1. Comments are there to tell WHY the code is doing what it is doing, not necessarily what the code is doing. I deal with code all the time that has comments that tell me what I can easily learn by reading the code, but they don't tell me why so when it is broken I don't know if it is because there is a subtle problem with the code or that the developer didn't know what they were doing.

2. After literally getting headaches from reading code written by other people I came up with a simple metric: The complexity of the coding solution to a problem is inversely proportional to how well the developer understood the problem they were trying to solve. In other words, someone who understands the problem will have a simpler solution than someone who doesn't understand the problem as well. You can apply this metric to things other than code, too, but it is usually very apparent with software.

Comment Re:Simple (Score 4, Insightful) 432

The only real solution to distracted driving is education. Drivers need to understand that as common-place as driving has become, that doesn't make it any less necessary to respect "safe control of the vehicle" as the first and over-riding responsiblity of anyone operating a vehicle.

The problem is, that's a solution that doesn't work. Case in point: every time something related to this subject comes up, we get the mandated number of posts from people who say, "Yeah, some people may not be able to drive while talking on the phone/eating a pizza/doing their taxes, but I'm really good, and I don't have any trouble doing it and staying in complete control of my car." *All* of these morons will hear the education and say, "Yeah, but I'm an exception."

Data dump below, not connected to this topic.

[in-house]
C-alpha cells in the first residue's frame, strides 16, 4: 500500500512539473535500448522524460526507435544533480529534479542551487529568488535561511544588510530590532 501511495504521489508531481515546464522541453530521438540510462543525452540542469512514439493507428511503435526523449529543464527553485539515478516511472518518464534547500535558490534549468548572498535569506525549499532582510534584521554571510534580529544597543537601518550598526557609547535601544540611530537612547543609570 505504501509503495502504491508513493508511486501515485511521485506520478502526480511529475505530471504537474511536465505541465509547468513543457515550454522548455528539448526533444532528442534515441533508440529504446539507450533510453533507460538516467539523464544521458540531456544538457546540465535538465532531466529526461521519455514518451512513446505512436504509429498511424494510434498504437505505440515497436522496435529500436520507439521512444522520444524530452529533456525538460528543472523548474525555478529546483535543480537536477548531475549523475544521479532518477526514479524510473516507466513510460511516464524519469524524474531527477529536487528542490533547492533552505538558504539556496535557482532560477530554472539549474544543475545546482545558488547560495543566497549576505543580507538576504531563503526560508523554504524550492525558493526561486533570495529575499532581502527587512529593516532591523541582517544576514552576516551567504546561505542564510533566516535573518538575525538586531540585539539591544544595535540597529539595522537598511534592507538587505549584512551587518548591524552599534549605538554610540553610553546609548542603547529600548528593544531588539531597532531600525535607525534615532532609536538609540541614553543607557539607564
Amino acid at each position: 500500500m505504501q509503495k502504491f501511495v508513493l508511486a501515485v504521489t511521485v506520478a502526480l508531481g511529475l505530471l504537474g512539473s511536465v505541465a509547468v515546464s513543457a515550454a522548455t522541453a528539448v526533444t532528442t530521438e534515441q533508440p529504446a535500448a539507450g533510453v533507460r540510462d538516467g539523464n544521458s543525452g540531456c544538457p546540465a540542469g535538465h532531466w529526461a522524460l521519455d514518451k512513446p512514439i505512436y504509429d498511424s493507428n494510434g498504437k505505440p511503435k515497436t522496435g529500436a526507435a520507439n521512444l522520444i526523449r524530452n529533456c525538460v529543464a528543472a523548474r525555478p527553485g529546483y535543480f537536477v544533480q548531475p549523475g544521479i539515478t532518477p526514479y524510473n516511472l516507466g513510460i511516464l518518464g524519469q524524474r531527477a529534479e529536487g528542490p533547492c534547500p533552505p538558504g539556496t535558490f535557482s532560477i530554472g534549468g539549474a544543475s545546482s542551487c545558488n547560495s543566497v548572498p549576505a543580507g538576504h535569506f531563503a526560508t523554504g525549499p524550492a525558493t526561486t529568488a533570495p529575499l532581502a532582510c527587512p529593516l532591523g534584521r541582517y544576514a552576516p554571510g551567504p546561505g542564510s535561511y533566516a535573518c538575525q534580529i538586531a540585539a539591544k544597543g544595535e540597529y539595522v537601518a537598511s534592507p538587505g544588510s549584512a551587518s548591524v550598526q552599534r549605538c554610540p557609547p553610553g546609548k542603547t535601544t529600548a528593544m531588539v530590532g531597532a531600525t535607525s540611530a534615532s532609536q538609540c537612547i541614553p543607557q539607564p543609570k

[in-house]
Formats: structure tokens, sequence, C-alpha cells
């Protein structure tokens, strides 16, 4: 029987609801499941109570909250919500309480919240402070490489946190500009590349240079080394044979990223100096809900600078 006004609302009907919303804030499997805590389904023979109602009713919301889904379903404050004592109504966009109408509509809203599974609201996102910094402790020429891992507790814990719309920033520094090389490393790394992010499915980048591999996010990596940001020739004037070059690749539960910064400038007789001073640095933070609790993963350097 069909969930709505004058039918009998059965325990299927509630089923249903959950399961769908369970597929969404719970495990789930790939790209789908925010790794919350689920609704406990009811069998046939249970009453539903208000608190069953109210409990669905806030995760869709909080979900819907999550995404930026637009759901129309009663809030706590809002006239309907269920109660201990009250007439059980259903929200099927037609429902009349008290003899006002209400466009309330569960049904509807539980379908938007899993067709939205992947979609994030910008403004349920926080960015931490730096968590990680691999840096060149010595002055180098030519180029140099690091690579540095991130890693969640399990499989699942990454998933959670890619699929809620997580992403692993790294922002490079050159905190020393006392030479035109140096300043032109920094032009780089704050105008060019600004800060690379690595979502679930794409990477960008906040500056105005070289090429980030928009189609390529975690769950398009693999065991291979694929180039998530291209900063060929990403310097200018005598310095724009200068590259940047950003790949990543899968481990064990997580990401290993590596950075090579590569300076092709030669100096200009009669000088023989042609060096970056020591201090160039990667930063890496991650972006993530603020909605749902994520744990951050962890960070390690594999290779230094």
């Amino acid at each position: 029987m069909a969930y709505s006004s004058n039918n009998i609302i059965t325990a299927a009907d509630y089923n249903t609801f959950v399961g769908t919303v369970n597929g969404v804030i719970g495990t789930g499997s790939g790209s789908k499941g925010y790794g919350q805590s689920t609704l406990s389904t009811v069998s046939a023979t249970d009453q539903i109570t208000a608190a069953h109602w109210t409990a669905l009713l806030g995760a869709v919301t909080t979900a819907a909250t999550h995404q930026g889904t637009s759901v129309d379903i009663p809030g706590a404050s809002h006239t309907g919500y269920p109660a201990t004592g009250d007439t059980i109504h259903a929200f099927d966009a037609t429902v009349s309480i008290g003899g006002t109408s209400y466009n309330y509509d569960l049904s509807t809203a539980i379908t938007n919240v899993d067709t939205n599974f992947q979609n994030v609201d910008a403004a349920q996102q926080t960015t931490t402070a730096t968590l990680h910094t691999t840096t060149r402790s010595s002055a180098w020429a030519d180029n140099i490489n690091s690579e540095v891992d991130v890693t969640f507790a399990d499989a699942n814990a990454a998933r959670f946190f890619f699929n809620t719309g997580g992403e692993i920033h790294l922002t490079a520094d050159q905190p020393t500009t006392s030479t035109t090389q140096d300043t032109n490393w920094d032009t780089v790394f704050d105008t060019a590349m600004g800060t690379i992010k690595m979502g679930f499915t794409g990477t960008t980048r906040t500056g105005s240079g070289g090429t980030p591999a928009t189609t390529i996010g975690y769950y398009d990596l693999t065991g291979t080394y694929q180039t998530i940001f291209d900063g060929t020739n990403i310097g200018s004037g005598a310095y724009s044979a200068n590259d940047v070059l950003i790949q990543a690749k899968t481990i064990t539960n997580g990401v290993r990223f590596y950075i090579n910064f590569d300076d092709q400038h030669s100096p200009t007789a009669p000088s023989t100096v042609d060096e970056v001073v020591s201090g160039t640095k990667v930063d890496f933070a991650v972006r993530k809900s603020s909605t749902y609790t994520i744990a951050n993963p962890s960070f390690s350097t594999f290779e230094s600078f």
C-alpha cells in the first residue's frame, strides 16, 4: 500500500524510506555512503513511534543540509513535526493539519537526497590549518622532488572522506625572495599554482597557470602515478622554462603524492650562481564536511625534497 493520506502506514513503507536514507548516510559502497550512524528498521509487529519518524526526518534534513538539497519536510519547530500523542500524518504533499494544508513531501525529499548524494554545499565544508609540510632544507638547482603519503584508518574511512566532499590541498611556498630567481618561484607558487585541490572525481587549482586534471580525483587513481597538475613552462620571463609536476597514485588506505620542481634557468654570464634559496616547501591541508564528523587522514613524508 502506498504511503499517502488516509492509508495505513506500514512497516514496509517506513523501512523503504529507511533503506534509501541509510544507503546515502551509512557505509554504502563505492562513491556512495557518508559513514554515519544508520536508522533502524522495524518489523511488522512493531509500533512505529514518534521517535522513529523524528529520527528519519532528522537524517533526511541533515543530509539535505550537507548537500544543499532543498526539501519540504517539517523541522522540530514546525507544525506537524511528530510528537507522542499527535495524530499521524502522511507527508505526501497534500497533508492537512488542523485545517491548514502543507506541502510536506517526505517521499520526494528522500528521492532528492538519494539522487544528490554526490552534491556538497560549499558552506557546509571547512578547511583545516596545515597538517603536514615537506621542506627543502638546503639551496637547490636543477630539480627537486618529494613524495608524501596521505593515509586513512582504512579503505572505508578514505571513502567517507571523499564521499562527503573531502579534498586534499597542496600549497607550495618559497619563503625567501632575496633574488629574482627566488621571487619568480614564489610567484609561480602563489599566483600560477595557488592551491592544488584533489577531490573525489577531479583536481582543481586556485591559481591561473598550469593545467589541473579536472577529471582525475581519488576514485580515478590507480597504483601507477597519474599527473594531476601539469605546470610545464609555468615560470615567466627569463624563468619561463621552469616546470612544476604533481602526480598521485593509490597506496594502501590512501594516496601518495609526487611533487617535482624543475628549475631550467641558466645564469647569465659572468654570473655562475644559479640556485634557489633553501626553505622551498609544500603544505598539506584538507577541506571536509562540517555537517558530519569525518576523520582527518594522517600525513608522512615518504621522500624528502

Comment Re:Nothing new here... (Score 1) 543

Fallout 3 allowed you to murder innocent people, wandering nomads, traders, basically anyone (well except kids), even a guy collapsed on the ground begging for water. In fact, any CRPG worth it's salt doesn't balk at the idea that not everyone is a noble minded hero and that innocent civillians are not impervious to all attacks.

Deus Ex allows you to kill innocent people, even sick people. Hell there is one small part where a guy asks you to kill him.

All of the Hitman games, Blood Money in particular, contain numerous civillians that you never ever have a reason to kill, yet the game provides no specific punishment for doing so.

Soldider of Fortune 1 and 2 would automatically kill you if you shot anyone but the bad guys. And it was a worse game for it.

Strife apparently had the vital signs of all civillians hooked up to the global alarm system and anyone that was killed would set it off, and they always knew it was you. Never did work out how they knew.

The Grand Theft Auto/Saint's Row games obviously have a police presence to attempt to stop you from killing too many people, which is accurate to the scenario and a entertaining facet to the game.

Carmageddon anyone?

I'm sure there are more. I imagine that the majority of older games didn't have civillians because there was only so many system resources to go around and it was a waste to spend them on non-enemy, non-quest related, non-vendor characters

If anything, this Modern Warfare 2 outrage is another reminded for me to put on my "get off my lawn" t-shirt and pine for a time when gaming was a secluded pastime seperate from society and it's impressive ability to freak out at anything and everything.

Comment Re:Ridiculous (Score 1) 863